The Progressive Blueprint

It was the late Speaker of the House, Tip O’Neill, who once quipped, “All politics is local.” I’ve never really understood what it meant, and quite honestly, I don’t know if Tip really did either. All I know is that it’s complete bullshit.

If, on Wednesday morning, you took a good, long look at the national House map, you would have found that only three districts managed to switch from Democratic hands to Republican ones. Of those, one in Pennsylvania appears to be less of a GOP pickup then a swap engineered by the court-ordered redistricting that the state so desperately needed. The other two are in my own state of Minnesota, where I believe the rural-urban progressive alliance is slowly beginning to crumble, being dismantled by forces far more national than local.

In short, two very rural Congressional districts, the First and the Eighth (my home), changed from blue to red Tuesday, much to the disappointment of many progressives across the state. The first reason for this, but ultimately the less relevant one, is simply the fact that the current DFL (or, the Democratic-Farmer-Labor party, as the Minnesota iteration of the Democrats is known) incumbent in the Eighth, Rep. Rick Nolan, decided to retire, and the Congressman from the First, Tim Walz, chose to make a run for the governor’s office. Because of their popularity and incumbency advantages, both almost certainly knew that they were the only DFLers capable of winning those House races. Walz, for his part, was elected Governor on Tuesday, but that doesn’t change the fact that he did so despite failing to win the DFL nomination over more progressive candidates (and being more of a Purple People Pleaser than a true Minnesota progressive). The real issue with these districts, however, goes far beyond the borders of the state itself.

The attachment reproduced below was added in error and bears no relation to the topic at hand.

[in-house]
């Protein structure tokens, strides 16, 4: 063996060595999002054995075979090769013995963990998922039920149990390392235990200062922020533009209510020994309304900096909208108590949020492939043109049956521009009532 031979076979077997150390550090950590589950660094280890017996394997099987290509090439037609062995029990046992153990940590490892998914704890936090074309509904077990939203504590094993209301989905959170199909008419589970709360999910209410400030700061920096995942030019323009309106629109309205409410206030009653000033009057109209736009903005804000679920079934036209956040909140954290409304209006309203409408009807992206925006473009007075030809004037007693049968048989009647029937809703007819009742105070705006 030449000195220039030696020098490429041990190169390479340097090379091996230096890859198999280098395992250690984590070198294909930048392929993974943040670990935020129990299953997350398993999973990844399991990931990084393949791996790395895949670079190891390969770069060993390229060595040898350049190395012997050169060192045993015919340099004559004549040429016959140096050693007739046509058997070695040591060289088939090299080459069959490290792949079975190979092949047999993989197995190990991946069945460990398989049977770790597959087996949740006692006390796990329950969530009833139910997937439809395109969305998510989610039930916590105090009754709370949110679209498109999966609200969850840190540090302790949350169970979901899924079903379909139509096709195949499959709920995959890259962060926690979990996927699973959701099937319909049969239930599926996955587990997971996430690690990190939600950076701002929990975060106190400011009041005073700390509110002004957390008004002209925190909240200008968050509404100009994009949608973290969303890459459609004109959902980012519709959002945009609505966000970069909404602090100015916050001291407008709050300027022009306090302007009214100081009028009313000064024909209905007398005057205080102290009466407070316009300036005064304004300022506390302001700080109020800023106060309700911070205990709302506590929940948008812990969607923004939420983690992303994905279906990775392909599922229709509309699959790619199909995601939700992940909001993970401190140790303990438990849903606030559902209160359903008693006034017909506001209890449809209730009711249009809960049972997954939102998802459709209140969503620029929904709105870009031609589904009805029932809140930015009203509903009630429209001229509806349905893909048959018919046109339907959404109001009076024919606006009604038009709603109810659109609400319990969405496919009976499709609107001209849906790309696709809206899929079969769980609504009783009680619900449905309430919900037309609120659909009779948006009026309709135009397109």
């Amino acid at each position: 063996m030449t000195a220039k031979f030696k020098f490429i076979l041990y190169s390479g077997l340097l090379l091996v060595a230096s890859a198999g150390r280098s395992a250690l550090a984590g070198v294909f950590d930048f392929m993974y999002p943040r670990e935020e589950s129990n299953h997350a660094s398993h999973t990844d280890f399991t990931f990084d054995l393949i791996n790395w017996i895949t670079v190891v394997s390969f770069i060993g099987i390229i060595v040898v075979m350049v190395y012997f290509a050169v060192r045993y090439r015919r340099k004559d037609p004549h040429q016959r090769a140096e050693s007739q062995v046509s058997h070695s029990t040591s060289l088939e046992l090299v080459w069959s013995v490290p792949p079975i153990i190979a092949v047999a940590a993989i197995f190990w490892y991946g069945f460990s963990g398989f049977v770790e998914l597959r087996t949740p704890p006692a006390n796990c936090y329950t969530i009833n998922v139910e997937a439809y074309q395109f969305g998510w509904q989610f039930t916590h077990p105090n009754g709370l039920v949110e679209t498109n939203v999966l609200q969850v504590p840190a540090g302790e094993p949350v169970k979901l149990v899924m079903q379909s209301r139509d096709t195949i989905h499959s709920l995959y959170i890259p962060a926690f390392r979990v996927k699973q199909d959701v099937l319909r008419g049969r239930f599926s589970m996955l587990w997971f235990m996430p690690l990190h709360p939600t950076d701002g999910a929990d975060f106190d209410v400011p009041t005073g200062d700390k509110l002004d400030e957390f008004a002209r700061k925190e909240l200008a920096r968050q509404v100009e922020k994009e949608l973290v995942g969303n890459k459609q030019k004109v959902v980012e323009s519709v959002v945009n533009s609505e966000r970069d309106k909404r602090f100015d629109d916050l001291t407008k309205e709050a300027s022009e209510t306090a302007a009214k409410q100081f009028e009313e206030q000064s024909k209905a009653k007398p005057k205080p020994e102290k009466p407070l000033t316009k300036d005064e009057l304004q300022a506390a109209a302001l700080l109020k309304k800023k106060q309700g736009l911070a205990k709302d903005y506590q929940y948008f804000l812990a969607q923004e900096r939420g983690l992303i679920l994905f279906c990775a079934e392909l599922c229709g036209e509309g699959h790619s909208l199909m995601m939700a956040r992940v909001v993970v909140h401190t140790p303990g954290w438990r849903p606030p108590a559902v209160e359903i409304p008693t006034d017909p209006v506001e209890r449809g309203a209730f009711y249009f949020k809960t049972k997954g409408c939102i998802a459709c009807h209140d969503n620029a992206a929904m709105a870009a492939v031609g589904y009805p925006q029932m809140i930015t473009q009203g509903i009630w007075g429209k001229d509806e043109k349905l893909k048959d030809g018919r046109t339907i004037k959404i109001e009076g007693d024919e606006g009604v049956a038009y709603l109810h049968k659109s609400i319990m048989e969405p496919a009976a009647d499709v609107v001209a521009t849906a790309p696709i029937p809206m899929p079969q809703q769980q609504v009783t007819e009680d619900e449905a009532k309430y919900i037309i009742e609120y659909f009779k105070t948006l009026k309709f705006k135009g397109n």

Turning directly to the two House races at hand, I was disappointed but not surprised to see the two new DFL candidates, Dan Feehan and Joe Randinovich, lose their races on Tuesday night. These two individuals represented Minnesota progressivism in every sense of the word. Their platforms were in favor of labor rights and significantly raising the minimum wage. They both supported universal healthcare, and generally speaking, they had a deep understanding of what kind of representation their districts needed in Washington. There was nothing wrong about these two candidates, nothing that had condemned them to defeat. See, the unique thing about Minnesota, and perhaps the primary reason I love my home state so much, is that real progressive candidates have consistently been able to get elected in both urban and rural districts, as well as statewide. The fundamental reason for this is that our state Democratic Party and the more left-leaning Farmer-Labor party, originally formed as a coalition between the urban working class and farmers outstate, merged in 1944. As a result, even as political alliances shifted over the past 74 years, these progressive traditions have remained in our political zeitgeist. The union has produced leaders ranging from legendary Senator Hubert H. Humphrey, to his more contemporary ideological heir, the late Senator Paul Wellstone, to the newly elected Congresswoman Ilhan Omar of Minneapolis, the first Somali-American to serve in the House, or the candidates Feehan and Randinovich themselves.